Medieval Bagpipe Carvings in Cheshire – an informal survey

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Like many keen pipers I always keep an eye out for carvings or pictures of bagpipes on my travels, but recently thought I should try to find examples closer to home, which for me is Cheshire. Over the last year or so I have visited nearly all of the surviving medie- val churches in the county to explore them for images of bagpipers. Many of these me- dieval churches are now bare of carvings or paintings, following reformation, civil war and the heavy hand of Victorian restorers, but still I found eight examples in the area. There are two churches, not in regular use, which I have not been able to gain access to yet, and despite long explorations, I would not be so bold as to believe I have not missed any carvings in those churches I have visited. But I thought fellow Bagpipe Society members might be interested in the examples found so far, I’ve listed them here in al- phabetical order of their location.

Astbury, St Mary’s Church, (very close to Little Moreton Hall): Following a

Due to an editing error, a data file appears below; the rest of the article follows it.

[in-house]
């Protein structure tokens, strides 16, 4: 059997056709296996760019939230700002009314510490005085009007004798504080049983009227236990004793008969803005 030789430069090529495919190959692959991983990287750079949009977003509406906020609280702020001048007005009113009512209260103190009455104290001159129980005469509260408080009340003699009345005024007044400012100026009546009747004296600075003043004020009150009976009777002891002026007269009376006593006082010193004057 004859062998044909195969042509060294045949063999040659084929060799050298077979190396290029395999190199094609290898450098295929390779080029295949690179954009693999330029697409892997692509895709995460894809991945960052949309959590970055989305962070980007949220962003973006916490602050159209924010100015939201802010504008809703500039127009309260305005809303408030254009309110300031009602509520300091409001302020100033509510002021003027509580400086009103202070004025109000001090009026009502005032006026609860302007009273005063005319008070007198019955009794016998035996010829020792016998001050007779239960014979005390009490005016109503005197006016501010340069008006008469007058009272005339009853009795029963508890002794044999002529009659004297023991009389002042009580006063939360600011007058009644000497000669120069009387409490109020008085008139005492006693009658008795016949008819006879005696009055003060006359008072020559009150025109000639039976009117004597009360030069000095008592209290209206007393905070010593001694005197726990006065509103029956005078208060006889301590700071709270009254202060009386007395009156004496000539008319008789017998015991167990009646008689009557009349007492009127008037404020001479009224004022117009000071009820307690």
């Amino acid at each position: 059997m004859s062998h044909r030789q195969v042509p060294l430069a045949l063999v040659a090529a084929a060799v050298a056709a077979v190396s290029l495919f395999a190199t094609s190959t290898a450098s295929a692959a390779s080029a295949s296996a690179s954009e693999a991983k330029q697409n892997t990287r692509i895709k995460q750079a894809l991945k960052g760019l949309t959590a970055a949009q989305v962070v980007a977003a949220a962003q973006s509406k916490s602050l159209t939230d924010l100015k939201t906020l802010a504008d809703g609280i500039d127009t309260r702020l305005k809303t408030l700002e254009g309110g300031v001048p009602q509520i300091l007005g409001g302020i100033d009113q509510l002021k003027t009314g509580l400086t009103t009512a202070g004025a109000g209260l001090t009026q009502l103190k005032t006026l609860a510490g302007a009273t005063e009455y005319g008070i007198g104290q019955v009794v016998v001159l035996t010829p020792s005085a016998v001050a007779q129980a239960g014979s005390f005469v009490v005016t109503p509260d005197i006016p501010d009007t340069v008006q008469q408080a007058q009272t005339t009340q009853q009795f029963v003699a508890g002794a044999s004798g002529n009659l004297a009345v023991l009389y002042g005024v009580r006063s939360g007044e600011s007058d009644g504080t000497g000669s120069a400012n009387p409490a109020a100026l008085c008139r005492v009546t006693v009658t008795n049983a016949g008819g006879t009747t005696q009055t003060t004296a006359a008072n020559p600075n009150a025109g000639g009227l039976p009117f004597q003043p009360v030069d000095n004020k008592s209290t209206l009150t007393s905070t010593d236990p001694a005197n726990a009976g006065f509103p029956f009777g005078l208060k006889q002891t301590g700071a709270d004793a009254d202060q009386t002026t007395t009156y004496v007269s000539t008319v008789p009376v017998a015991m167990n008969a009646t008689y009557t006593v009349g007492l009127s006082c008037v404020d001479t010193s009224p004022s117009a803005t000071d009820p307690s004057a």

discussion about bagpipes with Dr Jane Laughton, an expert in medieval Cheshire, I received an email from her recommending I visit St Mary’s church in Astbury and have a look in the porch. Before too long I was there, but unable to gain access, but not too disappointed as there were several interesting his- toric features on the outside of the building and in the churchyard. I discovered that, aside from services, the church was only open to visi- tors on a Sunday afternoon. I duly returned and was able to see the four figures in the 14th century porchway; one is unclear, perhaps a fool or a devil, but the others are mu- sicians, playing an oud, a harp and a bagpipe. The piper is very clear, there is a single chanter but no drone. In fact, as it turned out, most of the Cheshire examples are droneless. The piper seemed very well preserved to me, but I feel he has not been reworked, but has been cleaned and has been worked in millstone grit, unusual in this area, which may account for its preserva- tion.